Compared To A Peer (volumes matched using Dayton iMM-6)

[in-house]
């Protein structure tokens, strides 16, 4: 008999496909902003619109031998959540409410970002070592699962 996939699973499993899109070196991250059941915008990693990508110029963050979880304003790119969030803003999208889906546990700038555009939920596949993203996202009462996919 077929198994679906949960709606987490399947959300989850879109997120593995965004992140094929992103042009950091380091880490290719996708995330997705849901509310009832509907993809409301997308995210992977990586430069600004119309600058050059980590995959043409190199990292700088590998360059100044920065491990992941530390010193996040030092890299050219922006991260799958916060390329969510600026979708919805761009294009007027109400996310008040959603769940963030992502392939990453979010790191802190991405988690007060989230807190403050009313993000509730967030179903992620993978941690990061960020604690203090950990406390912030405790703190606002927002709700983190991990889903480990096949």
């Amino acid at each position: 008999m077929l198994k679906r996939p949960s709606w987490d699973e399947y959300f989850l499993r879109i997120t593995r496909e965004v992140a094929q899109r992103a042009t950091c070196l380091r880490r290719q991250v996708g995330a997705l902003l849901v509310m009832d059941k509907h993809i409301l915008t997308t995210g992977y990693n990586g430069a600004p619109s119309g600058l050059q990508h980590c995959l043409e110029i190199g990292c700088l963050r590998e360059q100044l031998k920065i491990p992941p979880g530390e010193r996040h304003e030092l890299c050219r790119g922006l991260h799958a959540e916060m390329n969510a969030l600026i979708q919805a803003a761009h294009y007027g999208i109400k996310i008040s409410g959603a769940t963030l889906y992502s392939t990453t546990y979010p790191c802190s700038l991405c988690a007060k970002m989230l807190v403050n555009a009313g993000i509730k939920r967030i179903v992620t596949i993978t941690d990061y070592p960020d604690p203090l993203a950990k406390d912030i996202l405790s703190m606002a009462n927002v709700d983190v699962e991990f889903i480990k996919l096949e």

Dunu DM-480 (69.00 USD): Bass out of the DM-480 is less balanced with more of a skew towards sub-bass regions. This gives it a more visceral presentation, but with less warmth and mid-bass punch. I also found the V2 to provide slightly more texture and detail, though the difference is not profound. Leading into the mids the DM-480’s are less forward. Timbre is on the cool, dry side compared to the V2, though detail and clarity are matched. Treble out of the Meze is smoother and provides a bit less detail I find them equally snappy, though the Dunu can feel slightly out of control when things get busy. Sound stage on the two is comparable with the Meze’s less intimate vocals giving it an edge. Imaging is more precise out of the Meze, while I found the Dunu to provide slightly improved layering qualities. Instrument separation out of the Meze is more impressive, with the Dunu’s mild splashiness hindering it’s performance here. The biggest difference, however, is just how much more refined the 12 Classics V2 sound. Despite both using titanium coated drivers, the drivers in the Dunu add quite a bit more grain to the sound. It also crosses into harshness every once in a while, and is notably more subject to sibilance.